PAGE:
You will never forget getting your first car. The sense of freedom was unmatched. You could go where you wanted, anytime, with who you wanted. For many people, getting their first hearing aids is a lot like that feeling.
Why would getting your first set of hearing aids be similar to getting your first car? Even though there are well known benefits to hearing better, there are some less obvious benefits which can help you maintain your independence. It so happens that your brain’s functionality is profoundly impacted by loss of hearing.
Your brain’s ability to respond to changes can be illustrated as follows: You’re on your way to work, taking the same route you always do. Now, what if you go to take a turn only to discover that the road is closed. What would be your response to this blockage? Would you just give up and go back home? Probably not unless of course you’re trying to find an excuse to avoid the office. More likely, you’ll use a different route. As long as your regular route was closed this new route would become your new routine. If the new route ended up being even more efficient, you would substitute the old one with it.
The exact same thing happens in your brain when a “normal” function is stopped or else not working. The term neuroplasticity defines when the brain reroutes it’s processing along alternative pathways.
Neuroplasticity can help you master new languages, or in learning new skills like playing an instrument or developing healthy habits. Slowly, the physical changes to the brain adapt to correspond to the new paths and tasks that were once challenging become automatic. Neuroplasticity can be equally as good at making you forget about what you already know as it is at assisting you in learning new things.
Neuroplasticity And Loss of Hearing
A perfect example of how neuroplasticity can have a negative impact is hearing loss. As explained in The Hearing Review, The pathways inside your brain will immediately begin to get re-purposed if they quit processing sound according to a report conducted by the University of Colorado. And it probably isn’t ideal for them to change in that way. This reorganization of your brain function clarifies the relationship between hearing loss and cognitive decay.
The areas of your brain that are responsible for hearing will get re-purposed for different functions like vision and touch. This diminishes the brain’s available resources for processing sound, and it impairs our capability of understanding speech.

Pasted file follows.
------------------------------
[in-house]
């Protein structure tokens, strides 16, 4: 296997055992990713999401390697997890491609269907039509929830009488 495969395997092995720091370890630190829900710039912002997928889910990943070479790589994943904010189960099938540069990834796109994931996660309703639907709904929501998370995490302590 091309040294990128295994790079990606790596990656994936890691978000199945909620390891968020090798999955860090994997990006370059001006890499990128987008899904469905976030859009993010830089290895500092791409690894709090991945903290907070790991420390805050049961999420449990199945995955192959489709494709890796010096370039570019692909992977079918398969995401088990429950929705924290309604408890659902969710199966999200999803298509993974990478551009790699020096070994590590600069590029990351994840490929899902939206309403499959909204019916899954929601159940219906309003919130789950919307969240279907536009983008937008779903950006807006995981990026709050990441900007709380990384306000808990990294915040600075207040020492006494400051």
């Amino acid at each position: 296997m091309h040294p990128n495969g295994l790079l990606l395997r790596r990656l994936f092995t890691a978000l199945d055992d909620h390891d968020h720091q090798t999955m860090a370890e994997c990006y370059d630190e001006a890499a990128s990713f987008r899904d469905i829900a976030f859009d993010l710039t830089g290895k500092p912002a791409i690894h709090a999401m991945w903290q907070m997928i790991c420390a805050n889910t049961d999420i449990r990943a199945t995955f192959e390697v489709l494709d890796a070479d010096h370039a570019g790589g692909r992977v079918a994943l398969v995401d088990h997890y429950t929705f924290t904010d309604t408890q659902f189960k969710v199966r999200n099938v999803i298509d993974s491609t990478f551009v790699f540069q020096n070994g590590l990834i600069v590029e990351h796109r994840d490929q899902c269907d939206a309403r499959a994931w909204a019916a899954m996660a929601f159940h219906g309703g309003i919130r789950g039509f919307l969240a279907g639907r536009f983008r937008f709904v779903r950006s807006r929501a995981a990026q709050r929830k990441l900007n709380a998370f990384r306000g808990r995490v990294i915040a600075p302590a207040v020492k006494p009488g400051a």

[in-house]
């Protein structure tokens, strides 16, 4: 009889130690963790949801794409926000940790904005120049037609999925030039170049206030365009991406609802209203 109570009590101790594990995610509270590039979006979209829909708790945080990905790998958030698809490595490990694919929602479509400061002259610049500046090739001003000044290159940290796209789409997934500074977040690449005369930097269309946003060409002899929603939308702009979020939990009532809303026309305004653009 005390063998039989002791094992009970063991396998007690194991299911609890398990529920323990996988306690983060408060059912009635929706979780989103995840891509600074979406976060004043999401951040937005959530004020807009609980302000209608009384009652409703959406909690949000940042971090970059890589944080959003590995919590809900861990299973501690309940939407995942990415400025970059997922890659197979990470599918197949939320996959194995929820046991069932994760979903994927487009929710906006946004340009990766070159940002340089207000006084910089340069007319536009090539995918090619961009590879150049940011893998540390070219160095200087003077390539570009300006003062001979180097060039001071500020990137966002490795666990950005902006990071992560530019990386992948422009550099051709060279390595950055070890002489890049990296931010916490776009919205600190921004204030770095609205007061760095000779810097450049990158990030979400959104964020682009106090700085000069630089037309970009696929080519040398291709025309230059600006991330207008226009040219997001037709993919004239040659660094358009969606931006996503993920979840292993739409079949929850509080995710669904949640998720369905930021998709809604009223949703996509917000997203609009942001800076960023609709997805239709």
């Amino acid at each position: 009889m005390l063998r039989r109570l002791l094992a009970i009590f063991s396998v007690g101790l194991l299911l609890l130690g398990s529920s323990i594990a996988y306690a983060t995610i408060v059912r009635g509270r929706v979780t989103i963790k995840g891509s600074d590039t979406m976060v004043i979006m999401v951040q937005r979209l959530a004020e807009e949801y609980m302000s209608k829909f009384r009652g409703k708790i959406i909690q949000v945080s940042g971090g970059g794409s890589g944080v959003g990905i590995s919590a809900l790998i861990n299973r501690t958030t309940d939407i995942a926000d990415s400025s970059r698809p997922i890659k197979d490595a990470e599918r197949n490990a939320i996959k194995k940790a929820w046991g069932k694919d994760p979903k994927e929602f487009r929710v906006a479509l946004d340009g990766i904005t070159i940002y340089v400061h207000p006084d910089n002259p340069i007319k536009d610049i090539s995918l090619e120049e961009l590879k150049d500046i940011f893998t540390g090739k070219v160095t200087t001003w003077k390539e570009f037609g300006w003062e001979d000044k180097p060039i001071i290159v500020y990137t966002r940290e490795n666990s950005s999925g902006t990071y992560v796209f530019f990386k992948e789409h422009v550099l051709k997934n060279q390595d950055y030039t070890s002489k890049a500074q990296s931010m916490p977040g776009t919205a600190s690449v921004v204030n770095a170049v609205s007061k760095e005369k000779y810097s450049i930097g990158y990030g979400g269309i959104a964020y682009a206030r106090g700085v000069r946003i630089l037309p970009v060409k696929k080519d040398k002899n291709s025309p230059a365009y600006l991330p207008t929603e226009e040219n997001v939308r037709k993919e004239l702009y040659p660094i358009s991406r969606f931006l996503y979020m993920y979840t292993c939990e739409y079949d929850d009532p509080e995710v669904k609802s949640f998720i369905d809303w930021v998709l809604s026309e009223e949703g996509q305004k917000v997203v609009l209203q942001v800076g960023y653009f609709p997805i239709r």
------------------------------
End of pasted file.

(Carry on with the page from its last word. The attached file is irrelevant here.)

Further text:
So, if you find yourself asking “what was that?” regularly, you already have hearing loss. And even more important is the fact that your brain might already be starting to restructure.
Can Hearing Aids Help You
As with anything, there is both a negative and positive side to this amazing ability. Neuroplasticity enhances the performance of your hearing aids even though it may possibly make your hearing loss worse. You can really take advantage of current hearing aid technology thanks to your brain’s amazing ability to regenerate tissue and reroute neural pathways. Hearing aids encourage mental growth by stimulating the parts of your brain associated with loss of hearing.
As a matter of fact, a long-term study was published in the Journal of the American Geriatrics Society. Cognitive decline was lessened in people who wear hearing aids, according to this study. The study, titled Self-Reported Hearing Loss: Hearing Aids and Cognitive Decline in Elderly Adults: A 25-year Study, followed over three thousand adults age 65 and older through a 25 year period. The study showed that people with hearing loss had a higher rate of cognitive decline. However, participants that used hearing aids to correct their hearing loss displayed no difference in the rate of cognitive decline as compared to those with normal hearing.
The best part of this research is that we can validate what we already understand about neuroplasticity: if you don’t use it you will end up losing it because the brain arranges its functions according to the amount of stimulation it receives and the need at hand.”
Preserving a Young Brain
In short, the brain is versatile and can adapt itself substantially regardless of your age or stage in life. It’s also important to note that hearing loss can hasten mental decline and that this decline can be decreased or even averted by wearing hearing aids.
Don’t discount your hearing aids as cheap over-the-counter sound amplifiers. According to leading brain plasticity expert Dr. Michael Merzenich, by challenging yourself to engage in new activities, being socially active, and perhaps practicing mindfulness you can enhance your brain’s performance regardless of your age.
To ensure your quality of life, hearing aids are a must. Becoming isolated and withdrawn is common for people with hearing loss. If you want to stay active and independent, invest in a pair of hearing aids. Keep in mind that if you want your brain to stay as young as you feel it needs to continue processing sound and receiving stimulation.